Figure 1. Flowchart of the study.
Figure 1. Flowchart of the study.
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2.2. Mechanical Properties of Metal Materials

In the DEFORM analysis, an accurate flow stress-strain curve is an effective method of evaluating metal forming. It can indicate that the metal starts flowing or deforming plastically when the applied stress (in uniaxial tension without necking and in uniaxial compression without bulging) reaches the value of the yield stress or flow stress. Because strain ranges during forge forming are broad and the pretreatment processes of materials are different, compression tests are required to determine actual flow stress-strain curves. The compression test is performed to calculate the stress-strain curve of actual materials, which enables DEFORM to describe forming characteristics with a constitutive equation to increase simulation accuracy and reduce simulation errors.
The relationships among flow stress, strain, strain rate and temperature can be expressed as:
σ ¯ = f ( ε ¯ ,   ε ¯ ˙ ,   T )
where σ ¯ denotes flow stress, ε ¯ represents strain, ε ¯ ˙ refers to the strain rate and T is temperature. Normally, when the metal processing temperature is higher than the recrystallization temperature, strain does not appear to significantly affect flow stress, while the strain rate affects flow stress considerably more. When the processing temperature is lower than the recrystallization temperature, the effects of strain (i.e., work hardening) become more important, and the extent to which the strain rate affects flow stress can be neglected. In this study, the cold forging process did not appear to be affected when a punch speed of 5 mm/min was used in the compression test.
The material and characteristics of the die for forming long hex flange nuts (e.g., upper punch, lower punch, die and shell) are described below.
(1)
Upper punch, high-speed steel SKH55 is characterized by high wear resistance, sintering resistance and high compressive strength.
(2)
Lower punch, SKH9 is characterized by high wear resistance, high compressive strength, excellent surface treatment processing and temper softening resistance.
(3)
Die, WC is characterized by extremely high hardness, wear resistance and high compressive strength.
Table 1 lists the characteristics of the above materials.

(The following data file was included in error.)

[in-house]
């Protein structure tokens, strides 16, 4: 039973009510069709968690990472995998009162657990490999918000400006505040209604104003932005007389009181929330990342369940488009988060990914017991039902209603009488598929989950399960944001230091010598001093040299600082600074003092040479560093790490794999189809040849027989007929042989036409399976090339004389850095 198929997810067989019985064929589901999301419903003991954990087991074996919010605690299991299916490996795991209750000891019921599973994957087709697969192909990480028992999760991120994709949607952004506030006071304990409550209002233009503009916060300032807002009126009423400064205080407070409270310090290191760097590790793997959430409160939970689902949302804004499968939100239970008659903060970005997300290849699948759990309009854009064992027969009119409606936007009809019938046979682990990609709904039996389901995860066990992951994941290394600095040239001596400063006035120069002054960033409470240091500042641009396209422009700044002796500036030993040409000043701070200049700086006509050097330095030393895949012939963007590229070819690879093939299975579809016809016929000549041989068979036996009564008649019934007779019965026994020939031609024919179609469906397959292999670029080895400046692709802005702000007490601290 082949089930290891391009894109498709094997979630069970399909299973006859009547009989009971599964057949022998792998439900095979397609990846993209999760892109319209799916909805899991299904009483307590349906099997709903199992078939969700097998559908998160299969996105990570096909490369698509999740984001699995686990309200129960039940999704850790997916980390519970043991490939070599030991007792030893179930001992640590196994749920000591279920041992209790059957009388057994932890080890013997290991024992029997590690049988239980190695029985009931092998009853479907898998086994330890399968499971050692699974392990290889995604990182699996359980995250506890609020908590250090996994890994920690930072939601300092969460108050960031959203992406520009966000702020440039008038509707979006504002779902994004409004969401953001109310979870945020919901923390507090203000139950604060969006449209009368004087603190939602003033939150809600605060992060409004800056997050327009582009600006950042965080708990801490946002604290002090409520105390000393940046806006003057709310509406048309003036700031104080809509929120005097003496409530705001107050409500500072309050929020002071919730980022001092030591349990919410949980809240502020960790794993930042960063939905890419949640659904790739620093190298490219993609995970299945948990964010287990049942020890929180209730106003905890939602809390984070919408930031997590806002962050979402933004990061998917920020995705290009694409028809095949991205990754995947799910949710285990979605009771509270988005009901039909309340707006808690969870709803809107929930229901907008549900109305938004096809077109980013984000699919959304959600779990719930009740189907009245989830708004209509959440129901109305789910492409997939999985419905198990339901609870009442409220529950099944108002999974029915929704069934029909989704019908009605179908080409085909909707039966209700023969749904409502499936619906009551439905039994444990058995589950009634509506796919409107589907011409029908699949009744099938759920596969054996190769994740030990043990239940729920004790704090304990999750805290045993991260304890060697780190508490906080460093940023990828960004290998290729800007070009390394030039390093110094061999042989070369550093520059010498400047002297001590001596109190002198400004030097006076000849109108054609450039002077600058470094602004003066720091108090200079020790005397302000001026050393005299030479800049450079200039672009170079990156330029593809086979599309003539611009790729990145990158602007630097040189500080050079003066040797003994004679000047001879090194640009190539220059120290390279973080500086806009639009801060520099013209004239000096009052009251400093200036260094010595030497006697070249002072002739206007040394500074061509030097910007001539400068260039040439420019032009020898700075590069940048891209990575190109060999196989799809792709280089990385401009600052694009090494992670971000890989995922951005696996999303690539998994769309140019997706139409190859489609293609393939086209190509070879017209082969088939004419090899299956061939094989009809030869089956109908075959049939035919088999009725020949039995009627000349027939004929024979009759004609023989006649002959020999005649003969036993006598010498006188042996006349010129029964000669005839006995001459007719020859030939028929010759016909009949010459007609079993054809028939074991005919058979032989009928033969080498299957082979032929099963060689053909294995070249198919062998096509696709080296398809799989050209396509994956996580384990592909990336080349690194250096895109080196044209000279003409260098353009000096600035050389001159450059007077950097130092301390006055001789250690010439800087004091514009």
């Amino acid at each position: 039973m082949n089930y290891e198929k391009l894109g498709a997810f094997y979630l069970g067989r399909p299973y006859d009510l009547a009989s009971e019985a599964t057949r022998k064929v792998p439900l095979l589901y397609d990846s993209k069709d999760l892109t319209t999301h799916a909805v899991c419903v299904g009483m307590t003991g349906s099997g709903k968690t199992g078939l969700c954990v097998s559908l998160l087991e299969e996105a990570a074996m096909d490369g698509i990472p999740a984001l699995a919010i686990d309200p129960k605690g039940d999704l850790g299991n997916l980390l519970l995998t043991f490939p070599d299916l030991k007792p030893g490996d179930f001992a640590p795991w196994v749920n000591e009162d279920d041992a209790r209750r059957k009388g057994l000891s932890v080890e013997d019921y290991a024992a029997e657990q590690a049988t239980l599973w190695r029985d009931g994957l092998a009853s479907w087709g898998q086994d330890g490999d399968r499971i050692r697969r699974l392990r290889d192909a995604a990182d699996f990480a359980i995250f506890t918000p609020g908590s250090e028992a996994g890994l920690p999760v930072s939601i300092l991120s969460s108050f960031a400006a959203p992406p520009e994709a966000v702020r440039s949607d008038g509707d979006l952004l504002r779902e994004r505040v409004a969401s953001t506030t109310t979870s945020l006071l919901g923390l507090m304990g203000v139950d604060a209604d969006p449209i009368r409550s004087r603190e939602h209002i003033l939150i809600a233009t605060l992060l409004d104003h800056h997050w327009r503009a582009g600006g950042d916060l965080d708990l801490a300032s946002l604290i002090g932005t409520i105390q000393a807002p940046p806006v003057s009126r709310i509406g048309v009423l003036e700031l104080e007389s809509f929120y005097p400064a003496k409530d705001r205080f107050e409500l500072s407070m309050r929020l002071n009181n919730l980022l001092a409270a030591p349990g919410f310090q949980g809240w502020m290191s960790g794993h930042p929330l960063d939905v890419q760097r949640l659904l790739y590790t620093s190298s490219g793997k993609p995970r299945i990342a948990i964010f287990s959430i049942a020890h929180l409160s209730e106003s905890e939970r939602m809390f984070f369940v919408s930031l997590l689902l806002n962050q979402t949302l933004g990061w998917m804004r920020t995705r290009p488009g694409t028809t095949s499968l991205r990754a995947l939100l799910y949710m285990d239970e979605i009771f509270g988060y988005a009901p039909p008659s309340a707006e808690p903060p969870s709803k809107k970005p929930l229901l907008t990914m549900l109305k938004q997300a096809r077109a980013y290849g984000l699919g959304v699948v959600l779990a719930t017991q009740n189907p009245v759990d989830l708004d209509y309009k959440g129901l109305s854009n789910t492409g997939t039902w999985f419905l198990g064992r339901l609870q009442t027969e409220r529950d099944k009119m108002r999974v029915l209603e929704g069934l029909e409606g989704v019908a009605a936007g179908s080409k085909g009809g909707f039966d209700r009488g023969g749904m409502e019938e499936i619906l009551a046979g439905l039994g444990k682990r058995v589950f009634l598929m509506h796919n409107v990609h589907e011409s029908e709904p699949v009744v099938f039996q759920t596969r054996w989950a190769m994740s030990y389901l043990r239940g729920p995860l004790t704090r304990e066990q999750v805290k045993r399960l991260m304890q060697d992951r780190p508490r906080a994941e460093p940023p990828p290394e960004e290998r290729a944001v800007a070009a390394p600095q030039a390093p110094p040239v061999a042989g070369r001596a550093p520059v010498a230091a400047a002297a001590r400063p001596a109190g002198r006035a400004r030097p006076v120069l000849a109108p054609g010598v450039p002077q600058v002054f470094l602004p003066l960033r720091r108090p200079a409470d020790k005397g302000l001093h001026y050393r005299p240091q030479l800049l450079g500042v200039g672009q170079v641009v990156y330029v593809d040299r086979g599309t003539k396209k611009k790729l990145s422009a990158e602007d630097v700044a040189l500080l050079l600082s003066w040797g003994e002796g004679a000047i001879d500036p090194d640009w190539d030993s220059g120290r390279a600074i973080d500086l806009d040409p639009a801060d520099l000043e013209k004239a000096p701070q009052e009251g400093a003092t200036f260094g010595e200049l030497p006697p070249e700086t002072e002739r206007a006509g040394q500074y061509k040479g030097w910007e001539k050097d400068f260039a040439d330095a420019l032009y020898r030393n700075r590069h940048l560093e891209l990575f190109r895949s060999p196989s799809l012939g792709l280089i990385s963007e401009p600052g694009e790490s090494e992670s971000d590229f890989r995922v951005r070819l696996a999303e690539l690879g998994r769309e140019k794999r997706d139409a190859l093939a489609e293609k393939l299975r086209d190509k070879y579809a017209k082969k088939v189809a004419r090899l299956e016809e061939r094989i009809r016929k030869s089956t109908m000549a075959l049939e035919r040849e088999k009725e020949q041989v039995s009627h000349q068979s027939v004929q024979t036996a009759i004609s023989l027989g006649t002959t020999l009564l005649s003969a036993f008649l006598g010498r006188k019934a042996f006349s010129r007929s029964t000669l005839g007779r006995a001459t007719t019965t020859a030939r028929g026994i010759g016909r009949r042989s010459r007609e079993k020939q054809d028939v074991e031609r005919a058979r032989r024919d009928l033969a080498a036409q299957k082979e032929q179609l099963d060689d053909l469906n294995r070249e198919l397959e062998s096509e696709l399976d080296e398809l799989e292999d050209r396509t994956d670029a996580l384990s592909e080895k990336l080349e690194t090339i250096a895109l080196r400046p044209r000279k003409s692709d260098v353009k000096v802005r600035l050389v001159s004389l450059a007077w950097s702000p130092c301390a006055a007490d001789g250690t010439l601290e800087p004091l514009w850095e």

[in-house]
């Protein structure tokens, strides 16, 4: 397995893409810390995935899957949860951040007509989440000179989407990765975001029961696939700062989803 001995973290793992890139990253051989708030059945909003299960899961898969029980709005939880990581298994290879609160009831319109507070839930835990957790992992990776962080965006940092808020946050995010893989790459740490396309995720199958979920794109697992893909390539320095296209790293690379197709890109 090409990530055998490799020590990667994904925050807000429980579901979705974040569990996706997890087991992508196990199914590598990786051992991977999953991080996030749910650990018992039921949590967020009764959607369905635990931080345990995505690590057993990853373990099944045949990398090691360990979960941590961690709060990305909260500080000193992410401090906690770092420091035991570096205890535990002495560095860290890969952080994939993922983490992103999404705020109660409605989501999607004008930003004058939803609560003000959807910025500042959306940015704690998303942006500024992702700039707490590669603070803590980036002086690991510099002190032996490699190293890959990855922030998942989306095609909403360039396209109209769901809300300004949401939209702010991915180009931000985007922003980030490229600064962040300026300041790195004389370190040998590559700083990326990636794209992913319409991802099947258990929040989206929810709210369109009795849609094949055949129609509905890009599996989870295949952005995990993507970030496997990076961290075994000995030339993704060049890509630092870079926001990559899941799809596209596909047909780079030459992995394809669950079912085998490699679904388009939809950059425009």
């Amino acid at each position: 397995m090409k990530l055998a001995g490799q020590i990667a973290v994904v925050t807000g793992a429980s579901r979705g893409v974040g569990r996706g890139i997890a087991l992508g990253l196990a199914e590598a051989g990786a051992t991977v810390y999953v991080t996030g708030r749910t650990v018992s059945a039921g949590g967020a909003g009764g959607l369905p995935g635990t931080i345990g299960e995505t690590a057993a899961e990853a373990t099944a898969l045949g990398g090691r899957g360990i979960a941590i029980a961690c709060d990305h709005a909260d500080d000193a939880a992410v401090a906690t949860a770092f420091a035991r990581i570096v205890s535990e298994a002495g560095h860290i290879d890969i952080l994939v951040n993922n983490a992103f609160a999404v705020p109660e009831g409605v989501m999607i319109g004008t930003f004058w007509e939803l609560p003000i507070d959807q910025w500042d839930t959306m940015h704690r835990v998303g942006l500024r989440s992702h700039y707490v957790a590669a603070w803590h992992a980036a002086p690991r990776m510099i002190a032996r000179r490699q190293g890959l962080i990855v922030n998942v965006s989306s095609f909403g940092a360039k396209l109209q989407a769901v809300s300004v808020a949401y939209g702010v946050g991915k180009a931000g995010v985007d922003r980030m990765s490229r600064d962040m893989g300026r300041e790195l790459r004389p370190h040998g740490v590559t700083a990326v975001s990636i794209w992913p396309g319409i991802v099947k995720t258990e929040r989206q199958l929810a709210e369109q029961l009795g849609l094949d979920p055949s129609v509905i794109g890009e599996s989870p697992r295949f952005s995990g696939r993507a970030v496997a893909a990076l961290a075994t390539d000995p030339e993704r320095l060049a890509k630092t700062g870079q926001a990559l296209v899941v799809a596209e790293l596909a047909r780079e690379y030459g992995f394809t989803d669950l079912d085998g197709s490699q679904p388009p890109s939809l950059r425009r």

Table 1. Software parameter settings.
Table 1. Software parameter settings.
WorkpieceUpper PunchDieLower Punch
PropertiesElastic-plasticRigid
MaterialC1010SKH55WCSKH9
Mesh number35,00030,000
HardnessHRC38HRC66HRC77HRC61

2.3. Establishing the Flow Stress-Strain Curve

2.3.1. Cylinder Experiment

Fastener manufacturers acquire workpieces with standard specifications (cylinder diameter 10 mm and height 15 mm) through CNC lathe processing. A cylindrical compression test was then performed with a 100-ton universal hydraulic testing machine in the laboratory (Figure 2). In the cylindrical compression test, the displacement controller of the universal testing machine was first adjusted for compression height. The cold forging process for long hex flange nuts in this study means a fabrication from a bulk material at room temperature with no initial heating of the preform or intermediate stages. After compressing the cylinder to the target height, load and displacement data are read from a computer and substituted in the equation to calculate the true stress-true strain curve.
Figure 2. Compression experiment and compressed cylindrical samples at 0%, 30%, 60% and 75% reductions.
Figure 2. Compression experiment and compressed cylindrical samples at 0%, 30%, 60% and 75% reductions.
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2.3.2. Calculation of Flow Stress-Strain Curve

In the cylindrical compression test at room temperature and with lubrication, the received load displacement diagram is used to solve the stress-strain equation for the flow stress curve of the C1010 material under different conditions. The engineering stress-strain equation is:
σ E = F A 0 ,   ε E = L 0 L L 0
where σE is engineering stress, F is load, A0 is cross-sectional area, εE is engineering strain, L is changed length and L0 is original length. The true stress-true strain equations are:
σ T = F A = σ E ( 1 ε E )
ε T = ln ( L L 0 ) = ln ( 1 ε E )
where σT is true stress and εT is true strain. The flow stress curve of the C1010 material at room temperature can be determined (Figure 3) based on the above equations and the load displacement diagram. When received, the flow stress curve of the material under true forging conditions was imported into the material database in the DEFORM-3D finite element analysis software to more precisely simulate the material’s changes during forging and, thereby, to allow simulation results to better represent realistic conditions. The flow curve derived by statistical regression was represented as σ = 568.17ε0.09.